Tuesday, March 27, 2007

What is Customer Service?

After some of my colleagues and friends read my last post, they thought that I was taking revenge on the service centers that did not give good service. Although that did cross my mind, punishing the service centers that were not customer-focused was not my intention.

My intent was to describe the activities and attitudes that demonstrate good customer service. At the Franklin Pontiac Service Center, good customer relations permeated through every action and interaction that the employees had with the customers. The other two service centers could really learn from the way Franklin Pontiac treats its customers.

What I also failed to do in my post was to indicate that quality customer service hinges on quality products (and services); exemplary customer service is more than interacting and relating to the customers. If Franklin Pontiac was nice, but did not portray competence, and was not able to the job (or fix the problem), then my only comment would have been: "They are nice." Being friendly will take a product and an organization only so far.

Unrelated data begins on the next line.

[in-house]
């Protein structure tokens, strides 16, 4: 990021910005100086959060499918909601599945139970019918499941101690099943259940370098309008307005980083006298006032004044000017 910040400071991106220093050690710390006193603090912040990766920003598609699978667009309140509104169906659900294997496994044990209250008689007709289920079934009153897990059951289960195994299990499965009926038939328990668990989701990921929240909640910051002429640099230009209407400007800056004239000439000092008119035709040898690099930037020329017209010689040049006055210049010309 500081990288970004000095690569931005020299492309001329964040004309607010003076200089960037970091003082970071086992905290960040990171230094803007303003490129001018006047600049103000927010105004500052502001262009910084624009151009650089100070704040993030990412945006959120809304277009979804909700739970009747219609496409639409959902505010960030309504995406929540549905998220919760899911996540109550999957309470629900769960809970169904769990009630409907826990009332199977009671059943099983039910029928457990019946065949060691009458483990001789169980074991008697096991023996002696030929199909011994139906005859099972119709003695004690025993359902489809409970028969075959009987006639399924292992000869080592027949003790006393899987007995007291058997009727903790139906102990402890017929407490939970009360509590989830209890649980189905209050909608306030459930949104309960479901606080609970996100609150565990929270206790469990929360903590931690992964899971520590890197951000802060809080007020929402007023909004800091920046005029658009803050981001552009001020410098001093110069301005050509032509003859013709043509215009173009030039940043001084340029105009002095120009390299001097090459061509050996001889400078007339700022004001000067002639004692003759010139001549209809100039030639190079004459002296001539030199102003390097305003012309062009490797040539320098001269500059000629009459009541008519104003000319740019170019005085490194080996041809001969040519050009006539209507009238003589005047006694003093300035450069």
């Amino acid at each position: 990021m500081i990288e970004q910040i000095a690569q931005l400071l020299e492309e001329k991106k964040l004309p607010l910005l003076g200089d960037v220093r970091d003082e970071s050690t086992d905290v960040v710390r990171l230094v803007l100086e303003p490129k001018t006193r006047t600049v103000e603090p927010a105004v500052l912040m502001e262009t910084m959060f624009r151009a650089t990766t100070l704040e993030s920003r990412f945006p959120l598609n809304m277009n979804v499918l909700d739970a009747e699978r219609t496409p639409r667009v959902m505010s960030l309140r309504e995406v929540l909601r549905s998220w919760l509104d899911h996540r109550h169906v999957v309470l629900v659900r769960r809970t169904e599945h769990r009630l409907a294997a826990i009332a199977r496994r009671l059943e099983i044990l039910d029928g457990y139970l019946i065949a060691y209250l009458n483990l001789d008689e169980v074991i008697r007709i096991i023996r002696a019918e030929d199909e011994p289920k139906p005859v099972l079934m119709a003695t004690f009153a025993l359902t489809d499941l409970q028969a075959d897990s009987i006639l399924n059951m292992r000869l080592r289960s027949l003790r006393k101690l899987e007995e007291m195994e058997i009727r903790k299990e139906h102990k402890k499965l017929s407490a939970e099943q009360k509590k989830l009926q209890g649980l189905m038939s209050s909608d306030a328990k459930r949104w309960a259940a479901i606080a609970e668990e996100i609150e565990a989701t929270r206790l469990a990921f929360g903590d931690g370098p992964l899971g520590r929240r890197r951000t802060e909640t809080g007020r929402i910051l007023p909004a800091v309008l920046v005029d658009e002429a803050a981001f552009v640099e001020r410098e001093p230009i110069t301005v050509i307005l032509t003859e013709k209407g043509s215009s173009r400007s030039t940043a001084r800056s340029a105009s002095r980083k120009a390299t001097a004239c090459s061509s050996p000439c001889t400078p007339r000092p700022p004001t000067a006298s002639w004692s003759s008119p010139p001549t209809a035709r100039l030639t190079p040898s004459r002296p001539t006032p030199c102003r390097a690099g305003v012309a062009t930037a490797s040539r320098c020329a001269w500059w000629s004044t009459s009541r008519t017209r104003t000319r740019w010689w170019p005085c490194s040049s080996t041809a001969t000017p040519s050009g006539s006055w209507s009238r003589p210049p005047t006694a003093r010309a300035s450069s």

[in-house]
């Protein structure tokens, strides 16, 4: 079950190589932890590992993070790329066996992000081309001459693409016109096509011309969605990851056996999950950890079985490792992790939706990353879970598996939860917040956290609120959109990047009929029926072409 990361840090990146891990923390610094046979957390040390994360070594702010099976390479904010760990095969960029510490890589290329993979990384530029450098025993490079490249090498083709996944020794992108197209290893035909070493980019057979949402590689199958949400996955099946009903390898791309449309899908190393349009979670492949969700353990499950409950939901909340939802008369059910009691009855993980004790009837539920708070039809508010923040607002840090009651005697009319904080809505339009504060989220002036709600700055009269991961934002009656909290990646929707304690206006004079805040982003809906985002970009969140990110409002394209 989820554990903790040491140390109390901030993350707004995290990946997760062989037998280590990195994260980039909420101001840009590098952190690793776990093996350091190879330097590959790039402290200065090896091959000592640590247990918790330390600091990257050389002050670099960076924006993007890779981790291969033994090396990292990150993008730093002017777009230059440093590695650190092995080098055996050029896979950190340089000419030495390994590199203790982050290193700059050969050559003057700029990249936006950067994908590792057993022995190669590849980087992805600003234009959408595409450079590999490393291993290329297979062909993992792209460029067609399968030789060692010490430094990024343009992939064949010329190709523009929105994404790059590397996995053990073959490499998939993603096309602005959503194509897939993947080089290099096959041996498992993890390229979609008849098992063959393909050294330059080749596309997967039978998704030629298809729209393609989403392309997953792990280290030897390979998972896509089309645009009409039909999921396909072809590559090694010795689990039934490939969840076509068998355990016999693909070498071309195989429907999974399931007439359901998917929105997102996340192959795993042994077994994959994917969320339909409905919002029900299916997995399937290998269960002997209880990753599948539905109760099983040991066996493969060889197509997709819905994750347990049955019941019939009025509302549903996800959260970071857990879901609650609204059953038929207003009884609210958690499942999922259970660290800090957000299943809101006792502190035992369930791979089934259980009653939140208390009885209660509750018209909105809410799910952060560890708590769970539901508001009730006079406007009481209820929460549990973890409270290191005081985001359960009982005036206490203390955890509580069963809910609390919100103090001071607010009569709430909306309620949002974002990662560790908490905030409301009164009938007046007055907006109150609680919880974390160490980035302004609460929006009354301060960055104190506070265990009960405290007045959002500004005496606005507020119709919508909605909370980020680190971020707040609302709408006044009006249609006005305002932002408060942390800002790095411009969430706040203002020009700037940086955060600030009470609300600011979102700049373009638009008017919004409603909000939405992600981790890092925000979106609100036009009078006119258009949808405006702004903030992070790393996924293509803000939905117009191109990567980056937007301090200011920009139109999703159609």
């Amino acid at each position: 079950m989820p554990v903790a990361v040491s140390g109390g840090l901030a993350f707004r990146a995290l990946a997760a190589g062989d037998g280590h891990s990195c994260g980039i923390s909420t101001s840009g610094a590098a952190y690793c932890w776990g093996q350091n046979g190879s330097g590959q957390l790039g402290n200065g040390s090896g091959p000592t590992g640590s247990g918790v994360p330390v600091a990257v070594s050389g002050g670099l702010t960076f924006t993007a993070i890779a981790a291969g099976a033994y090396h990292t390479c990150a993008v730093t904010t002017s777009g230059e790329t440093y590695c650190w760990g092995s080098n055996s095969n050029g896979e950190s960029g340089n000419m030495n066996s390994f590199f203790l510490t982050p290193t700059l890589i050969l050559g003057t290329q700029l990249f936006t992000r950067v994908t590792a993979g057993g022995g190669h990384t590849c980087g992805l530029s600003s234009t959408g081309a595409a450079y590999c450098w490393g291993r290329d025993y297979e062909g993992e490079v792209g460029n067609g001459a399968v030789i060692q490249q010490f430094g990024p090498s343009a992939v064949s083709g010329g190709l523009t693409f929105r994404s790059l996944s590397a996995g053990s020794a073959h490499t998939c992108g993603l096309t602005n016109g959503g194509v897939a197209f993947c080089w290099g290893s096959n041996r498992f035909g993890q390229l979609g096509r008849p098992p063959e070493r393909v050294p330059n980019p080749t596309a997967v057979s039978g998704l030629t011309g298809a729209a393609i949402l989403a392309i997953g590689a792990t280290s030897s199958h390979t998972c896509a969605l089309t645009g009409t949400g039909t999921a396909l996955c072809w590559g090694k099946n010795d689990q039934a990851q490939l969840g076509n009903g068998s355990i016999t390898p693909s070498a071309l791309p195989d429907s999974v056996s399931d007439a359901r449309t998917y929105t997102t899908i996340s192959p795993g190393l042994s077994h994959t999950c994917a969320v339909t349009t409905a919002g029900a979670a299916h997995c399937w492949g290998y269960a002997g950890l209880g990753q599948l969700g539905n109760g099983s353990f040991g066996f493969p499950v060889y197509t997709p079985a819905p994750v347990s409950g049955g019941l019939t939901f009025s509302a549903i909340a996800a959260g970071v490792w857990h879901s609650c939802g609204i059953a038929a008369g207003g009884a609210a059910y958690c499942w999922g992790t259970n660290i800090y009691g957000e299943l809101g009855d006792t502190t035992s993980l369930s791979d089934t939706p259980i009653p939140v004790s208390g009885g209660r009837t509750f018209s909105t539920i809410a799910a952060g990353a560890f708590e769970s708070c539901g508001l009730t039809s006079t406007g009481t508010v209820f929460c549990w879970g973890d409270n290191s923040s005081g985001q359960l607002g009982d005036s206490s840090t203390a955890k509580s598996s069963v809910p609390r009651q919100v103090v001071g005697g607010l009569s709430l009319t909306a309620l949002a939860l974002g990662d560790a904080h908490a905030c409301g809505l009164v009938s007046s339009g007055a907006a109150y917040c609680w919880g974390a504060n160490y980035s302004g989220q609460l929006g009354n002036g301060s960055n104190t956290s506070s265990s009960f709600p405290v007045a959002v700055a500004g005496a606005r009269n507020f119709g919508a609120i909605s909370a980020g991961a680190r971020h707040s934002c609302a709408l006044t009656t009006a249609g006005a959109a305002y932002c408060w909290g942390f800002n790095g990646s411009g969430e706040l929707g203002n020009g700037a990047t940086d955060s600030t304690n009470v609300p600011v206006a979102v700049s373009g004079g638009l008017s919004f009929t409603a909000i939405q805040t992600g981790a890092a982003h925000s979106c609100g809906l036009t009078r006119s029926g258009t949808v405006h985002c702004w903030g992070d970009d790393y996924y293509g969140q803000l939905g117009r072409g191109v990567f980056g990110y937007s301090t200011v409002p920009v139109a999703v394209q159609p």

Being dedicated to providing customer service also requires the organization to excel in its services and products. The organization has to have substance--quality customer service and quality products. An organization cannot sustain good customer service without providing quality products.

Good customer service also means continuous improvement where employees are "looking for ways to improve quality and value". Joel Spolsky describes "Seven steps to remarkable customer service". His first step of solving customer problems includes a two-pronged approach: 1) solve the immediate problem and 2) fix the problem so it is not a problem for the next customer. This requires all employees think beyond their own specific job duties. Employees should think how their actions affect customers and others within the organization.

Of course, businesses that produce quality products, but are not customer-focused, can survive for awhile. After awhile, though, I lose confidence in their ability to produce quality products, and I simply lose interest in doing business with them. Businesses that indeed know that "The customer is our reason for being here" are the ones that will get my repeat business.

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